under which a four-digit number appears, the number
               represents the corresponding Unicode
               (<literal>ucs2</literal>) encoding. For table entries with

Modified: trunk/refman-5.1/charset.xml
===================================================================
--- trunk/refman-5.1/charset.xml	2006-01-15 04:57:51 UTC (rev 836)
+++ trunk/refman-5.1/charset.xml	2006-01-15 04:58:07 UTC (rev 837)
@@ -2677,8 +2677,7 @@
       </itemizedlist>
 
       <para>
-        <emphasis role="bold">Note</emphasis>: The
-        <literal>ucs2_hungarian_ci</literal> and
+        The <literal>ucs2_hungarian_ci</literal> and
         <literal>utf8_hungarian_ci</literal> collations were added in
         MySQL 5.1.5.
       </para>
@@ -2688,14 +2687,15 @@
       </indexterm>
 
       <para>
-        The <literal>utf8_unicode_ci</literal> collation is implemented
-        according to the Unicode Collation Algorithm (UCA) described at
+        MySQL implements the <literal>utf8_unicode_ci</literal>
+        collation according to the Unicode Collation Algorithm (UCA)
+        described at
         <ulink url="http://www.unicode.org/reports/tr10/"/>. The
         collation uses the version-4.0.0 UCA weight keys:
         <ulink url="http://www.unicode.org/Public/UCA/4.0.0/allkeys-4.0.0.txt"/>.
-        (The following discussion uses
+        The following discussion uses
         <literal>utf8_unicode_ci</literal>, but it is also true for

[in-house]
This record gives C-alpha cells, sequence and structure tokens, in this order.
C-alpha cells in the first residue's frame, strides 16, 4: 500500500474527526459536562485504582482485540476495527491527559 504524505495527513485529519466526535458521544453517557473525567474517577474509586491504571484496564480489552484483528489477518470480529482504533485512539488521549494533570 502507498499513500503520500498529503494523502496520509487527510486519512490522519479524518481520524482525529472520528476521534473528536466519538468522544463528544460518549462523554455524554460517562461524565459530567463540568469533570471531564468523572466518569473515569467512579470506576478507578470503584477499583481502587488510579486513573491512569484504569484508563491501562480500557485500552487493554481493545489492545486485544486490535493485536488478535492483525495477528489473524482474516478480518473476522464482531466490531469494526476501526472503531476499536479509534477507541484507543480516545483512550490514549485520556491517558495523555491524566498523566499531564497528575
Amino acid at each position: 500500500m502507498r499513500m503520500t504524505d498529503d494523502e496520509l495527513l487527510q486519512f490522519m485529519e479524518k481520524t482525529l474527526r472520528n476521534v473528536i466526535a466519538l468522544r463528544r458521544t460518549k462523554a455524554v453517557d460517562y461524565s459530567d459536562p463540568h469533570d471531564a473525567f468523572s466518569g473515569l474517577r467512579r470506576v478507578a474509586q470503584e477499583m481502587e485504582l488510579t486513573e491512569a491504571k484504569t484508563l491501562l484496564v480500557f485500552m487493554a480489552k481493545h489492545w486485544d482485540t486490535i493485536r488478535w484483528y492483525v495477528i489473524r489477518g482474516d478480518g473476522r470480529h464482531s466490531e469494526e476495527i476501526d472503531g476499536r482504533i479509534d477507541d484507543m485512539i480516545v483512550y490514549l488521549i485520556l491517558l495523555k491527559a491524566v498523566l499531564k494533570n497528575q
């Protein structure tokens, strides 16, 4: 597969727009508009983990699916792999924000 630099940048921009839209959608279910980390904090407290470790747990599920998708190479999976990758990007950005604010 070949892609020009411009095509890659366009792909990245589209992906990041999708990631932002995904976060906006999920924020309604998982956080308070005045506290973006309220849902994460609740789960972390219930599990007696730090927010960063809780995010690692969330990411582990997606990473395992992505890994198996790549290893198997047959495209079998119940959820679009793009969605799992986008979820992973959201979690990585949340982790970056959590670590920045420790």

-        <literal>ucs2_unicode_ci</literal>.)
+        <literal>ucs2_unicode_ci</literal>.
       </para>
 
       <para>
@@ -2722,7 +2722,7 @@
         comparisons between characters. This means that comparisons for
         the <literal>utf8_general_ci</literal> collation are faster, but
         slightly less correct, than comparisons for
-        <literal>utf8_unicode_ci</literal>).
+        <literal>utf8_unicode_ci</literal>.
       </para>
 
       <para>
@@ -2755,8 +2755,8 @@
 </programlisting>
 
       <para>
-        Language-specific collations for the <literal>utf8</literal>
-        character set are implemented only if the ordering with
+        MySQL implements language-specific collations for the
+        <literal>utf8</literal> character set only if the ordering with
         <literal>utf8_unicode_ci</literal> does not work well for a
         language. For example, <literal>utf8_unicode_ci</literal> works
         fine for German and French, so there is no need to create